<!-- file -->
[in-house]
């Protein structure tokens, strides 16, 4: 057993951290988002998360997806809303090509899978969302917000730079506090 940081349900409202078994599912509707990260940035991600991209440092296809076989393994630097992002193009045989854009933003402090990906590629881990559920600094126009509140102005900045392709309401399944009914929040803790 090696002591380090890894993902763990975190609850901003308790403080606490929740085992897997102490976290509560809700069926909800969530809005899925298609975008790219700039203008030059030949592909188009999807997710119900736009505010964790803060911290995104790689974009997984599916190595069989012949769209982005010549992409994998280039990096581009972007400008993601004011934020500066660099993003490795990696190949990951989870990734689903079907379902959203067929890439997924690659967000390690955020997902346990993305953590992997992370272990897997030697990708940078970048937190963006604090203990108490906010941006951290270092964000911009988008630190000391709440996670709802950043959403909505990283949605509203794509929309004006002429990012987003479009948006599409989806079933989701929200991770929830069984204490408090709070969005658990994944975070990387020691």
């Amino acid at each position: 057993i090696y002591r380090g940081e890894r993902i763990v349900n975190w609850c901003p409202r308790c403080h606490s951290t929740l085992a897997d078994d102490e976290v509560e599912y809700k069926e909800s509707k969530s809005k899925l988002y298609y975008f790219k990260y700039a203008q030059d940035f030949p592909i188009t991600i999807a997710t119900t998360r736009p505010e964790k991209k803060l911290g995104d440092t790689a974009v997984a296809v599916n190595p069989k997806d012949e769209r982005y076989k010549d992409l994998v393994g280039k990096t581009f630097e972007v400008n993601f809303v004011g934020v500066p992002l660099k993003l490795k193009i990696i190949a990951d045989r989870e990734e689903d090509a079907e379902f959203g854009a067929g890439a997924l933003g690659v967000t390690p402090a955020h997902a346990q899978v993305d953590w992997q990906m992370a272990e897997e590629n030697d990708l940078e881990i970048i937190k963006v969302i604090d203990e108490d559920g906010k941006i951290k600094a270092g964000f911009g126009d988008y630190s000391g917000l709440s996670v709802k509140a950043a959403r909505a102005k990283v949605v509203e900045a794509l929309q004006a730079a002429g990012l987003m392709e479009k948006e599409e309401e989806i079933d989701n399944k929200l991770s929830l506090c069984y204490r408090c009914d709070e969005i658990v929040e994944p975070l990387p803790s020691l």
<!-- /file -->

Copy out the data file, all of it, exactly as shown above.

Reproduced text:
[in-house]
């Protein structure tokens, strides 16, 4: 057993951290988002998360997806809303090509899978969302917000730079506090 940081349900409202078994599912509707990260940035991600991209440092296809076989393994630097992002193009045989854009933003402090990906590629881990559920600094126009509140102005900045392709309401399944009914929040803790 090696002591380090890894993902763990975190609850901003308790403080606490929740085992897997102490976290509560809700069926909800969530809005899925298609975008790219700039203008030059030949592909188009999807997710119900736009505010964790803060911290995104790689974009997984599916190595069989012949769209982005010549992409994998280039990096581009972007400008993601004011934020500066660099993003490795990696190949990951989870990734689903079907379902959203067929890439997924690659967000390690955020997902346990993305953590992997992370272990897997030697990708940078970048937190963006604090203990108490906010941006951290270092964000911009988008630190000391709440996670709802950043959403909505990283949605509203794509929309004006002429990012987003479009948006599409989806079933989701929200991770929830069984204490408090709070969005658990994944975070990387020691």
């Amino acid at each position: 057993i090696y002591r380090g940081e890894r993902i763990v349900n975190w609850c901003p409202r308790c403080h606490s951290t929740l085992a897997d078994d102490e976290v509560e599912y809700k069926e909800s509707k969530s809005k899925l988002y298609y975008f790219k990260y700039a203008q030059d940035f030949p592909i188009t991600i999807a997710t119900t998360r736009p505010e964790k991209k803060l911290g995104d440092t790689a974009v997984a296809v599916n190595p069989k997806d012949e769209r982005y076989k010549d992409l994998v393994g280039k990096t581009f630097e972007v400008n993601f809303v004011g934020v500066p992002l660099k993003l490795k193009i990696i190949a990951d045989r989870e990734e689903d090509a079907e379902f959203g854009a067929g890439a997924l933003g690659v967000t390690p402090a955020h997902a346990q899978v993305d953590w992997q990906m992370a272990e897997e590629n030697d990708l940078e881990i970048i937190k963006v969302i604090d203990e108490d559920g906010k941006i951290k600094a270092g964000f911009g126009d988008y630190s000391g917000l709440s996670v709802k509140a950043a959403r909505a102005k990283v949605v509203e900045a794509l929309q004006a730079a002429g990012l987003m392709e479009k948006e599409e309401e989806i079933d989701n399944k929200l991770s929830l506090c069984y204490r408090c009914d709070e969005i658990v929040e994944p975070l990387p803790s020691l």